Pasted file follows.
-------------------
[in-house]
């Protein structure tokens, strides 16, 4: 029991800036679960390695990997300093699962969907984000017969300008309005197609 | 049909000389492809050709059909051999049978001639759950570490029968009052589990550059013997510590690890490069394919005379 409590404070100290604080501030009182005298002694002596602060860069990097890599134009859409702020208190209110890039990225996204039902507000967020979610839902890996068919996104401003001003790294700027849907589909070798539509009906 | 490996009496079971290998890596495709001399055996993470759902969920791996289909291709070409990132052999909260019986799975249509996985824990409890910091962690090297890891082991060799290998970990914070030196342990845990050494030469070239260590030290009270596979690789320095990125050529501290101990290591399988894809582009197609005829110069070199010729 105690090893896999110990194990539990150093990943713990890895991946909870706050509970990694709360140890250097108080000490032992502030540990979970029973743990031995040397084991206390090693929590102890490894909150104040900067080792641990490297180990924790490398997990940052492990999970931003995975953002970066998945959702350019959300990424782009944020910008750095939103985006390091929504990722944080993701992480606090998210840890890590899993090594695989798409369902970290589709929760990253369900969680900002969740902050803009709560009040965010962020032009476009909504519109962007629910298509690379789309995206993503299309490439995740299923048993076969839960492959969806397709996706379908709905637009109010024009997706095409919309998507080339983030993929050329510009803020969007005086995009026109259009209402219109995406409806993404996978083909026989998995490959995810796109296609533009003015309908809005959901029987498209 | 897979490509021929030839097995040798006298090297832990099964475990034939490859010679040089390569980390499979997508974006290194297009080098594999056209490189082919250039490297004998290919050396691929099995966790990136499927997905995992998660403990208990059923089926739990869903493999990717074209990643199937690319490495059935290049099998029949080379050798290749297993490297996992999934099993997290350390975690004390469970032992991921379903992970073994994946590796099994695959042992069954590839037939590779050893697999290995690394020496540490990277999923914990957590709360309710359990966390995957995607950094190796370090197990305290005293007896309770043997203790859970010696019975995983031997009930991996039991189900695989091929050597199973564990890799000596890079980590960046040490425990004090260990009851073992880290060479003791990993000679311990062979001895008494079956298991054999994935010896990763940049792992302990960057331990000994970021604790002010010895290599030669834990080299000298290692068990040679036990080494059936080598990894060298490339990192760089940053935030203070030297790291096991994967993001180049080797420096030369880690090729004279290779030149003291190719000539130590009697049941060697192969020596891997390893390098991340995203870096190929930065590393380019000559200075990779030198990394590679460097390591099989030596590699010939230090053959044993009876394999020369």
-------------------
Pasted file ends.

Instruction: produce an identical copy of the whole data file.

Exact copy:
[in-house]
């Protein structure tokens, strides 16, 4: 029991800036679960390695990997300093699962969907984000017969300008309005197609 | 049909000389492809050709059909051999049978001639759950570490029968009052589990550059013997510590690890490069394919005379 409590404070100290604080501030009182005298002694002596602060860069990097890599134009859409702020208190209110890039990225996204039902507000967020979610839902890996068919996104401003001003790294700027849907589909070798539509009906 | 490996009496079971290998890596495709001399055996993470759902969920791996289909291709070409990132052999909260019986799975249509996985824990409890910091962690090297890891082991060799290998970990914070030196342990845990050494030469070239260590030290009270596979690789320095990125050529501290101990290591399988894809582009197609005829110069070199010729 105690090893896999110990194990539990150093990943713990890895991946909870706050509970990694709360140890250097108080000490032992502030540990979970029973743990031995040397084991206390090693929590102890490894909150104040900067080792641990490297180990924790490398997990940052492990999970931003995975953002970066998945959702350019959300990424782009944020910008750095939103985006390091929504990722944080993701992480606090998210840890890590899993090594695989798409369902970290589709929760990253369900969680900002969740902050803009709560009040965010962020032009476009909504519109962007629910298509690379789309995206993503299309490439995740299923048993076969839960492959969806397709996706379908709905637009109010024009997706095409919309998507080339983030993929050329510009803020969007005086995009026109259009209402219109995406409806993404996978083909026989998995490959995810796109296609533009003015309908809005959901029987498209 | 897979490509021929030839097995040798006298090297832990099964475990034939490859010679040089390569980390499979997508974006290194297009080098594999056209490189082919250039490297004998290919050396691929099995966790990136499927997905995992998660403990208990059923089926739990869903493999990717074209990643199937690319490495059935290049099998029949080379050798290749297993490297996992999934099993997290350390975690004390469970032992991921379903992970073994994946590796099994695959042992069954590839037939590779050893697999290995690394020496540490990277999923914990957590709360309710359990966390995957995607950094190796370090197990305290005293007896309770043997203790859970010696019975995983031997009930991996039991189900695989091929050597199973564990890799000596890079980590960046040490425990004090260990009851073992880290060479003791990993000679311990062979001895008494079956298991054999994935010896990763940049792992302990960057331990000994970021604790002010010895290599030669834990080299000298290692068990040679036990080494059936080598990894060298490339990192760089940053935030203070030297790291096991994967993001180049080797420096030369880690090729004279290779030149003291190719000539130590009697049941060697192969020596891997390893390098991340995203870096190929930065590393380019000559200075990779030198990394590679460097390591099989030596590699010939230090053959044993009876394999020369």